Grammar Declensions Proto-Germanic kept the Proto-Indo-European system of three genders masculine, feminine, neuter and three numbers singular, dual, pluralthough the dual was becoming obsolete. During the early Middle Ages, the West Germanic languages were separated by the insular development of Middle English on one hand and by the High German consonant shift on the continent on the other, resulting in Upper German and Low Saxonwith graded intermediate Central German varieties.

By the midth century there was a simplification of the inflectional grammar of German, caused by the reduction of vowels in unstressed syllables. At this time, people in urban northern Germanywho spoke dialects very different from Standard German, learnt it almost as a foreign language and tried to pronounce it as close to the spelling as possible.

The Proto-Indo-European tense-aspect system present, imperfect, aorist, perfect was reshaped to a single tense contrast between present and past. Some linguistic features associated with these dialect divisions are the following: It is important to distinguish innovations from cases of linguistic conservatism.

Pressburgwere originally settled during the Habsburg period and were primarily German at that time. Roman Catholics rejected Luther's translation at first and tried to create their own Catholic standard gemeines Deutsch — which, however, differed from 'Protestant German' only in some minor details.

In addition to these general changes, there were two special ones. Labiovelar consonants become plain velar when non-initial. In the first period there was no standard language.

The neighbour languages within the dialect continuum of the West Germanic languages were Middle Dutch in the West and Middle High German in the South, later substituted by Early New High German. Middle Low German was the lingua franca of the Hanseatic League, spoken all. German language, German Deutsch, official language of both Germany and Austria and one of the three official languages of Switzerland.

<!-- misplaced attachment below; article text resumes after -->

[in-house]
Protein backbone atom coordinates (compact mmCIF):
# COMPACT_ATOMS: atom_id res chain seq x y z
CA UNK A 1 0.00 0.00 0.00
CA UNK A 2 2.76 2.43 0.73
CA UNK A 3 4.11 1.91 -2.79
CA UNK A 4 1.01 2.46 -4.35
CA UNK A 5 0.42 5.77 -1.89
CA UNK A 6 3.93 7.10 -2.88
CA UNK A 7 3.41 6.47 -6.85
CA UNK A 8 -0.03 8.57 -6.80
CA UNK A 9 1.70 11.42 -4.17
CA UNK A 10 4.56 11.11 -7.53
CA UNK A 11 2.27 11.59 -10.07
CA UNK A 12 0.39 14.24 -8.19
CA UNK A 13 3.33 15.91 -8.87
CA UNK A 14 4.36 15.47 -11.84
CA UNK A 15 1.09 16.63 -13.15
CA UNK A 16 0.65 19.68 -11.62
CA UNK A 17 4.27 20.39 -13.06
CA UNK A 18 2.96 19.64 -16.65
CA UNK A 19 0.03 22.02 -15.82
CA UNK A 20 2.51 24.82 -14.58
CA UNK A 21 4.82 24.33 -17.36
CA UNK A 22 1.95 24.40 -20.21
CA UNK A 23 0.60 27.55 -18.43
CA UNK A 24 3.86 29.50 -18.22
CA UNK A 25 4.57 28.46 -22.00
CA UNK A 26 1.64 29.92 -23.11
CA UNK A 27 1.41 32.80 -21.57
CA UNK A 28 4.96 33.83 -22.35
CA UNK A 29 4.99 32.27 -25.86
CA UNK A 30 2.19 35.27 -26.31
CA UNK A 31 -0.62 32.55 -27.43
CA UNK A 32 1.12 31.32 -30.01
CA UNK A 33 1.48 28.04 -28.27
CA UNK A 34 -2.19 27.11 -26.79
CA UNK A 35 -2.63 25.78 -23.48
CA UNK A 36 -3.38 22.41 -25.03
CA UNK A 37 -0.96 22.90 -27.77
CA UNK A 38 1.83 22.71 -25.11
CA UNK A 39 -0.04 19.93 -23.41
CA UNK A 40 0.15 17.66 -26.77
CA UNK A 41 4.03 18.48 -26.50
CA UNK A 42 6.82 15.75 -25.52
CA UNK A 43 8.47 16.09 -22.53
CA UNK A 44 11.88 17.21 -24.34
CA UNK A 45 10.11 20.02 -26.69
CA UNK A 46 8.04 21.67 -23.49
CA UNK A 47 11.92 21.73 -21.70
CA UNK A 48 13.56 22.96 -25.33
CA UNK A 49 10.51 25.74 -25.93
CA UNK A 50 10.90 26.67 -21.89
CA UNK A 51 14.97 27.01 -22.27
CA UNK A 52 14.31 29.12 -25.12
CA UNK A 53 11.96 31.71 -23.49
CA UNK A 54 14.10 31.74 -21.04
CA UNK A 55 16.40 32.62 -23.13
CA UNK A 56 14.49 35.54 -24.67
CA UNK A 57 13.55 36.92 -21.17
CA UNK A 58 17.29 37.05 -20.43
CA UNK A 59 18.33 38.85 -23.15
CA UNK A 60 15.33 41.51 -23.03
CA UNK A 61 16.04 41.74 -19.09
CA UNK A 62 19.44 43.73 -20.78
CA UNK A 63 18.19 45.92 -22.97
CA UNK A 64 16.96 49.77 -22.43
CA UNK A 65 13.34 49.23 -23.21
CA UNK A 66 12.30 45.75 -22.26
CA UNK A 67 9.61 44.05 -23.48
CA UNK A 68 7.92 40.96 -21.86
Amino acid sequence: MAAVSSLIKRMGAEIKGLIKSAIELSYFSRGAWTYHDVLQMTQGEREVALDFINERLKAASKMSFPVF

GERMAN LANGUAGE HISTORY

German belongs to the West Germanic group of the Indo-European language family, along with English, Frisian, and Dutch (Netherlandic, Flemish). The History of Germanic Languages by Renata Urban page 5 14th & 15th century During this period, English became more standardized (at (late medieval period) least south of the Scottish border).

From studying the major time periods of the German language, one might also find enjoyment in postulating the history of other related languages, including English. During the past 50 years, great changes have taken place in the fundamental and theoretical study of the German language.

Germanic languages: Germanic languages, branch of the Indo-European language family consisting of the West Germanic, North Germanic, and East Germanic groups. German is one of the largest groups of Indo-Germanic languages.

It is used as the official language of Germany, Austria and Liechtenstein, and is a co-official language in Switzerland, Belgium, Luxembourg, and the European Union.

History of germanic languages
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HISTORY OF LANGUAGE